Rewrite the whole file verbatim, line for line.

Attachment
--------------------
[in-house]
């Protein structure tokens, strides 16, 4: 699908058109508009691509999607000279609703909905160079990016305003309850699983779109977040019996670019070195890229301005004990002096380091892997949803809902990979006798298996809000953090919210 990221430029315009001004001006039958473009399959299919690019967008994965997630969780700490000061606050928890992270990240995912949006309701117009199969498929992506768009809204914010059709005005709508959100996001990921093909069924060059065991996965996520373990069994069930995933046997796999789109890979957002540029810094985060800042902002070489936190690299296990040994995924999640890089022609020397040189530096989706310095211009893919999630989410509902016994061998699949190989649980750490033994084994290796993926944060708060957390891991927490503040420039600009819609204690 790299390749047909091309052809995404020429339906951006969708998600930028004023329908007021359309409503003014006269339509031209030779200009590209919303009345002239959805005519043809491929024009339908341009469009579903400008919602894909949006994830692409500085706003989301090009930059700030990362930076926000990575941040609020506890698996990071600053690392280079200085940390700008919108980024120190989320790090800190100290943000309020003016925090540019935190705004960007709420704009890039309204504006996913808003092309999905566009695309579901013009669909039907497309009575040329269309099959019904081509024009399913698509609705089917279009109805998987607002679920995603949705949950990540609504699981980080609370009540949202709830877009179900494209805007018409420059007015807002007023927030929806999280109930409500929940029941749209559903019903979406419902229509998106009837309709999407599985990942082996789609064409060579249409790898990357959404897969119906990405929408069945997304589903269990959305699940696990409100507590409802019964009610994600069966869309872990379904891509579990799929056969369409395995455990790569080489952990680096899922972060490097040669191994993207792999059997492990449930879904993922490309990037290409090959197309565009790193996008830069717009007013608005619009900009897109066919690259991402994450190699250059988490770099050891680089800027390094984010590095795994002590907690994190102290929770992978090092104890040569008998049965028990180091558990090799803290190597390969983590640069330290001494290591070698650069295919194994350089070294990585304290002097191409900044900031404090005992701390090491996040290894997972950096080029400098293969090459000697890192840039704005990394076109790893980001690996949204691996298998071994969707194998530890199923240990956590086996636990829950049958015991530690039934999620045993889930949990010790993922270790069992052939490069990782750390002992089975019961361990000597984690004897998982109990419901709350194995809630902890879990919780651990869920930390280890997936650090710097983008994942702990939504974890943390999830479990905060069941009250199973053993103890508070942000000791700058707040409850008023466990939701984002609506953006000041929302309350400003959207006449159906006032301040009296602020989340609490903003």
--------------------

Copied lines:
[in-house]
């Protein structure tokens, strides 16, 4: 699908058109508009691509999607000279609703909905160079990016305003309850699983779109977040019996670019070195890229301005004990002096380091892997949803809902990979006798298996809000953090919210 990221430029315009001004001006039958473009399959299919690019967008994965997630969780700490000061606050928890992270990240995912949006309701117009199969498929992506768009809204914010059709005005709508959100996001990921093909069924060059065991996965996520373990069994069930995933046997796999789109890979957002540029810094985060800042902002070489936190690299296990040994995924999640890089022609020397040189530096989706310095211009893919999630989410509902016994061998699949190989649980750490033994084994290796993926944060708060957390891991927490503040420039600009819609204690 790299390749047909091309052809995404020429339906951006969708998600930028004023329908007021359309409503003014006269339509031209030779200009590209919303009345002239959805005519043809491929024009339908341009469009579903400008919602894909949006994830692409500085706003989301090009930059700030990362930076926000990575941040609020506890698996990071600053690392280079200085940390700008919108980024120190989320790090800190100290943000309020003016925090540019935190705004960007709420704009890039309204504006996913808003092309999905566009695309579901013009669909039907497309009575040329269309099959019904081509024009399913698509609705089917279009109805998987607002679920995603949705949950990540609504699981980080609370009540949202709830877009179900494209805007018409420059007015807002007023927030929806999280109930409500929940029941749209559903019903979406419902229509998106009837309709999407599985990942082996789609064409060579249409790898990357959404897969119906990405929408069945997304589903269990959305699940696990409100507590409802019964009610994600069966869309872990379904891509579990799929056969369409395995455990790569080489952990680096899922972060490097040669191994993207792999059997492990449930879904993922490309990037290409090959197309565009790193996008830069717009007013608005619009900009897109066919690259991402994450190699250059988490770099050891680089800027390094984010590095795994002590907690994190102290929770992978090092104890040569008998049965028990180091558990090799803290190597390969983590640069330290001494290591070698650069295919194994350089070294990585304290002097191409900044900031404090005992701390090491996040290894997972950096080029400098293969090459000697890192840039704005990394076109790893980001690996949204691996298998071994969707194998530890199923240990956590086996636990829950049958015991530690039934999620045993889930949990010790993922270790069992052939490069990782750390002992089975019961361990000597984690004897998982109990419901709350194995809630902890879990919780651990869920930390280890997936650090710097983008994942702990939504974890943390999830479990905060069941009250199973053993103890508070942000000791700058707040409850008023466990939701984002609506953006000041929302309350400003959207006449159906006032301040009296602020989340609490903003």